Best of both worlds: Glendon Toh gets to earn as he learns, working at UTAC while studying at ITE
Two days a week, Glendon Toh is a student attending classes at the Institute of Technical Education (ITE). The rest of the week, the 23-year-old receives on-the-job training at UTAC, one of the world’s leading independent providers of semiconductor assembly and test services.
“It’s the best of both worlds,” he says of the Work-Study Diploma (WSDip) in Microelectronics he is pursuing at ITE under the SkillsFuture programme.
A collaboration between Institutes of Higher Learning (IHLs) and industry employers, the WSDip provides graduates with a headstart in their careers while they pursue nationally recognised qualifications.
A year into the two-and-a-half-year programme, Glendon is on his way to qualifying as a Technician, with potential career advancement at UTAC.
It was towards the end of his National Service two years ago that Glendon – a Nitec graduate with a certificate in Microelectronics – first heard via an ITE email about the programme that would allow him to earn and learn at the same time.
“I was contemplating whether I should further my studies or start working – until I received that email. Then I was like, why not do both,” he recalls.
Soon after sending in his application, he found himself invited to a day session to learn more about the companies looking to hire under the scheme. Once he had submitted a shortlist of companies he was keen to work for, he was invited to a second session, this time a full-day workshop to learn resume writing and interview skills.
“It was quite nerve-wracking,” he recalls with a laugh, “you have to praise yourself in front of people you don’t know.” Still, it prepared him well enough to clinch a job at UTAC.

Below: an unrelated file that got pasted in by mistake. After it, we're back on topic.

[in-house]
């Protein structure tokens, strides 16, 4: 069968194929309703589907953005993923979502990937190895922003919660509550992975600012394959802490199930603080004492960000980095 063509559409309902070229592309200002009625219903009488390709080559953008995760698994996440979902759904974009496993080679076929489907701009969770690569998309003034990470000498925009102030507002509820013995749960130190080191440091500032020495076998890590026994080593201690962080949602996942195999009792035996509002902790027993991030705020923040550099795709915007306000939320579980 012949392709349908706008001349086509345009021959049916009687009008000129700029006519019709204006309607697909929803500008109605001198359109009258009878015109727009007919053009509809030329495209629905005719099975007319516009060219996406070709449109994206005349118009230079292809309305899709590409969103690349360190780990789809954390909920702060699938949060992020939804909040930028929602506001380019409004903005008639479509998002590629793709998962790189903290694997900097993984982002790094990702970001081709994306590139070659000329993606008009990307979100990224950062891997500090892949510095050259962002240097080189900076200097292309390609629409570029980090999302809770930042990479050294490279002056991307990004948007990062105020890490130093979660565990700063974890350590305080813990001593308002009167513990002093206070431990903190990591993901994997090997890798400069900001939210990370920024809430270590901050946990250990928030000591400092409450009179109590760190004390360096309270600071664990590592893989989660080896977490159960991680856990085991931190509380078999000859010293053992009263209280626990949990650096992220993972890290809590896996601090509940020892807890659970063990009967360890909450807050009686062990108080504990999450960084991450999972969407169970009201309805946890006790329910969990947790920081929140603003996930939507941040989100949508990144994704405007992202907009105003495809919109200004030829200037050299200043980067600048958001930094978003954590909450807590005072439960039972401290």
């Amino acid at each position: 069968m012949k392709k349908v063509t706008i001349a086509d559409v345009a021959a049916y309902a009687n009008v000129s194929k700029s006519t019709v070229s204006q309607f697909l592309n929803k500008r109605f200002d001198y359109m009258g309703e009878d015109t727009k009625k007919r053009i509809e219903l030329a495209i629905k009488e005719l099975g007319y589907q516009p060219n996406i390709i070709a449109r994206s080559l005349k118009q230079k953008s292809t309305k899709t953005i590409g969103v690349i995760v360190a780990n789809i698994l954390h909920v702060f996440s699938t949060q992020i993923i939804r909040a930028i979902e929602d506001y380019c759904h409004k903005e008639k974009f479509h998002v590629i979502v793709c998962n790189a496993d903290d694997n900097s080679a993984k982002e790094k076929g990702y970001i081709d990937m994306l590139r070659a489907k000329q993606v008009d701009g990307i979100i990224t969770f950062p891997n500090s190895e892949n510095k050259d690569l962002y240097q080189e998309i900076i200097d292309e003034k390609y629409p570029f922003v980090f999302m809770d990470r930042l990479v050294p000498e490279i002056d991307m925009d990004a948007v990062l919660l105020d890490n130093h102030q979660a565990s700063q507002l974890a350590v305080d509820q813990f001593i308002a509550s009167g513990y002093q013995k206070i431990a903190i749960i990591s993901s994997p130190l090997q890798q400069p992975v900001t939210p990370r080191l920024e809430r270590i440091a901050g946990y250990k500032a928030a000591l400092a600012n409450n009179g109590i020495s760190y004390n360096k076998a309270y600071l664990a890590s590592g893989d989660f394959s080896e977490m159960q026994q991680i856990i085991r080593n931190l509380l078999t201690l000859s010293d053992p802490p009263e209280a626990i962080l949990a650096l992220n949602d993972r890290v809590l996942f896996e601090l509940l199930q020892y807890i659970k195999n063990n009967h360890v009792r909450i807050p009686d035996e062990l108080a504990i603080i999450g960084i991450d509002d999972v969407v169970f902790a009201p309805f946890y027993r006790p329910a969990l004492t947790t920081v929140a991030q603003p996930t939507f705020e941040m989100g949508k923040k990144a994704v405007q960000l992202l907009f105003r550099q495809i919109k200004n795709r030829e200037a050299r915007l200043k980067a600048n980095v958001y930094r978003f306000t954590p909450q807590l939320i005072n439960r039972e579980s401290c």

On the days he is at the company’s Serangoon North plant, Glendon dons a protective coverall – “it looks something like an astronaut suit” – and works in a cleanroom where he and his colleagues oversee sophisticated machines programmed to saw wafers – thin discs imprinted with several hundreds or thousands of tiny semiconductor chips to be cut out individually.
Glendon also helps with both troubleshooting and preventive maintenance – which means changing or fixing parts before any issues crop up.
On the two days a week he attends classes at ITE, he immerses himself in his coursework – including written tests, presentations and practicals. He is also assessed by his company on his job performance. “It’s not as easy as it seems,” he confesses, “but definitely, it is fun and rewarding. You get to learn new things and at the same time, study.”
Looking beyond his WSDip, Glendon hopes to broaden his skillset by working in other departments within UTAC, and taking on progressively more responsibility – perhaps also learn software skills.
It will, no doubt, also add to the satisfaction Glendon already feels being in a company that supplies semiconductor chips for cutting-edge devices – from smartphones to automotive, computing, industrial and even medical devices.
“Sometimes I look at a product and I think – hey, I know where those companies get their chips from. It makes you proud to know you had a hand in it.”